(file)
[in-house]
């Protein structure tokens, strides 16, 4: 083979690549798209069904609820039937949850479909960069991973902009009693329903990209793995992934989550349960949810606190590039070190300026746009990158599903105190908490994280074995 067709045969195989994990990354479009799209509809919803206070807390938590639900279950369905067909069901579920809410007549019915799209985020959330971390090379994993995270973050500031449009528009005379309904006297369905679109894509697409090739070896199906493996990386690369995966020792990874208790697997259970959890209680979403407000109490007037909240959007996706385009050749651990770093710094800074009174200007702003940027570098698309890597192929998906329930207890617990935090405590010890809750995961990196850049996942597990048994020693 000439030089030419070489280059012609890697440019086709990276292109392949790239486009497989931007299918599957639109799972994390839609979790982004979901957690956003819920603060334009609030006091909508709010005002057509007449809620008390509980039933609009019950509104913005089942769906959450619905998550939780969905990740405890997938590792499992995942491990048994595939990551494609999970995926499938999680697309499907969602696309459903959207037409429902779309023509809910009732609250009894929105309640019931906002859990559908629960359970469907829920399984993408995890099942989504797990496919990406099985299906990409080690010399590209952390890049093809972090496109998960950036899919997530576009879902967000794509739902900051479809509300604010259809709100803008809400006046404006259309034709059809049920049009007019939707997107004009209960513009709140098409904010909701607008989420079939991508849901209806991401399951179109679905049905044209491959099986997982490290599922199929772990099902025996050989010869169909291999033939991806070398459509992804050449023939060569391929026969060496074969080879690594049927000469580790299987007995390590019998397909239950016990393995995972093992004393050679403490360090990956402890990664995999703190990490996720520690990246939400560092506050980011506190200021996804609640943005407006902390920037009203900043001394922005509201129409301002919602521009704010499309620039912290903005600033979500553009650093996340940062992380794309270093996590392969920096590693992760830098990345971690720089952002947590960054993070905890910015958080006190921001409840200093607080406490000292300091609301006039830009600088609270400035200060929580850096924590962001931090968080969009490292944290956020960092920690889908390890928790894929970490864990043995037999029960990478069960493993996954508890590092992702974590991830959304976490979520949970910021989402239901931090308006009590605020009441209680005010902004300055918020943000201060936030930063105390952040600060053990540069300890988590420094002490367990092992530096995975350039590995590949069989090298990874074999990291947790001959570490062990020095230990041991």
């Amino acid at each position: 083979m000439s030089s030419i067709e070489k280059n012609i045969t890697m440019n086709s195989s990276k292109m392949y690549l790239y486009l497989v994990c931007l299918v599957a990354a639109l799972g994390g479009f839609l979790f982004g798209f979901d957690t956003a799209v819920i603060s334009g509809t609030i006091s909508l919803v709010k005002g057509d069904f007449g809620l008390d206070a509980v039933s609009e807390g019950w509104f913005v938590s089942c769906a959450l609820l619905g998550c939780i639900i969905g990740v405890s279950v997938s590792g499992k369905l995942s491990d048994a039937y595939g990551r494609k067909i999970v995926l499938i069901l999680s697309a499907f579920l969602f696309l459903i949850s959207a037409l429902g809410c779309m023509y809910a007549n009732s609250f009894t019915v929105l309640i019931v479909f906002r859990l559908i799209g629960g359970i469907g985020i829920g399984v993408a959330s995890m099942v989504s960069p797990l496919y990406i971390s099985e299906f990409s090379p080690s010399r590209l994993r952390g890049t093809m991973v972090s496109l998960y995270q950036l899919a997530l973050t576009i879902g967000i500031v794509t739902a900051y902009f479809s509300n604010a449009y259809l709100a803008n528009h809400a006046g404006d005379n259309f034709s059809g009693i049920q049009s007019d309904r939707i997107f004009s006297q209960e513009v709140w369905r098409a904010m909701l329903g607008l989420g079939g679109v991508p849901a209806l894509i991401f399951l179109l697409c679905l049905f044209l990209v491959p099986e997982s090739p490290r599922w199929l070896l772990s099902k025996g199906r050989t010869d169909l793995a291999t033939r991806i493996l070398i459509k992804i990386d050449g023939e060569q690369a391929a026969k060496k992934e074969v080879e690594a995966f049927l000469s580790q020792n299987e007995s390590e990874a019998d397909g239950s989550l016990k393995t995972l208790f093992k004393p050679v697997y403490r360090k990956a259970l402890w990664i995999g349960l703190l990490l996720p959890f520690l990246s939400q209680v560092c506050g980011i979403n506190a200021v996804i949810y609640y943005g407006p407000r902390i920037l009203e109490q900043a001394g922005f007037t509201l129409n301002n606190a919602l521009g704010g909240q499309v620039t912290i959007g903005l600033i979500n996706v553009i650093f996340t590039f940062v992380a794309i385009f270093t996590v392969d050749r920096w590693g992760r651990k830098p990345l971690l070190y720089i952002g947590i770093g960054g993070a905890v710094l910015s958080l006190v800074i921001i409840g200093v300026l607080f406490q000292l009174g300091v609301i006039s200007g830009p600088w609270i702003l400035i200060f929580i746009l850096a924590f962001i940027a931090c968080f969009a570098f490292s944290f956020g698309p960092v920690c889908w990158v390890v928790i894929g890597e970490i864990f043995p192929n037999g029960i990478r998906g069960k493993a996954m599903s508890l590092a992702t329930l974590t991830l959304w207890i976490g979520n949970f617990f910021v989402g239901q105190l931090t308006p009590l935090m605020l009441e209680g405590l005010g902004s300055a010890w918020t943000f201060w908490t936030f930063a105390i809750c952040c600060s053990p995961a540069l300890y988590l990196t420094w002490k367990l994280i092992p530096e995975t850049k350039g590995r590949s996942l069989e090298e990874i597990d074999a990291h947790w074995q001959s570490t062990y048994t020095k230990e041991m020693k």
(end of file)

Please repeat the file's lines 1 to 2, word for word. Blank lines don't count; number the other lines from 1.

[in-house]
């Protein structure tokens, strides 16, 4: 083979690549798209069904609820039937949850479909960069991973902009009693329903990209793995992934989550349960949810606190590039070190300026746009990158599903105190908490994280074995 067709045969195989994990990354479009799209509809919803206070807390938590639900279950369905067909069901579920809410007549019915799209985020959330971390090379994993995270973050500031449009528009005379309904006297369905679109894509697409090739070896199906493996990386690369995966020792990874208790697997259970959890209680979403407000109490007037909240959007996706385009050749651990770093710094800074009174200007702003940027570098698309890597192929998906329930207890617990935090405590010890809750995961990196850049996942597990048994020693 000439030089030419070489280059012609890697440019086709990276292109392949790239486009497989931007299918599957639109799972994390839609979790982004979901957690956003819920603060334009609030006091909508709010005002057509007449809620008390509980039933609009019950509104913005089942769906959450619905998550939780969905990740405890997938590792499992995942491990048994595939990551494609999970995926499938999680697309499907969602696309459903959207037409429902779309023509809910009732609250009894929105309640019931906002859990559908629960359970469907829920399984993408995890099942989504797990496919990406099985299906990409080690010399590209952390890049093809972090496109998960950036899919997530576009879902967000794509739902900051479809509300604010259809709100803008809400006046404006259309034709059809049920049009007019939707997107004009209960513009709140098409904010909701607008989420079939991508849901209806991401399951179109679905049905044209491959099986997982490290599922199929772990099902025996050989010869169909291999033939991806070398459509992804050449023939060569391929026969060496074969080879690594049927000469580790299987007995390590019998397909239950016990393995995972093992004393050679403490360090990956402890990664995999703190990490996720520690990246939400560092506050980011506190200021996804609640943005407006902390920037009203900043001394922005509201129409301002919602521009704010499309620039912290903005600033979500553009650093996340940062992380794309270093996590392969920096590693992760830098990345971690720089952002947590960054993070905890910015958080006190921001409840200093607080406490000292300091609301006039830009600088609270400035200060929580850096924590962001931090968080969009490292944290956020960092920690889908390890928790894929970490864990043995037999029960990478069960493993996954508890590092992702974590991830959304976490979520949970910021989402239901931090308006009590605020009441209680005010902004300055918020943000201060936030930063105390952040600060053990540069300890988590420094002490367990092992530096995975350039590995590949069989090298990874074999990291947790001959570490062990020095230990041991």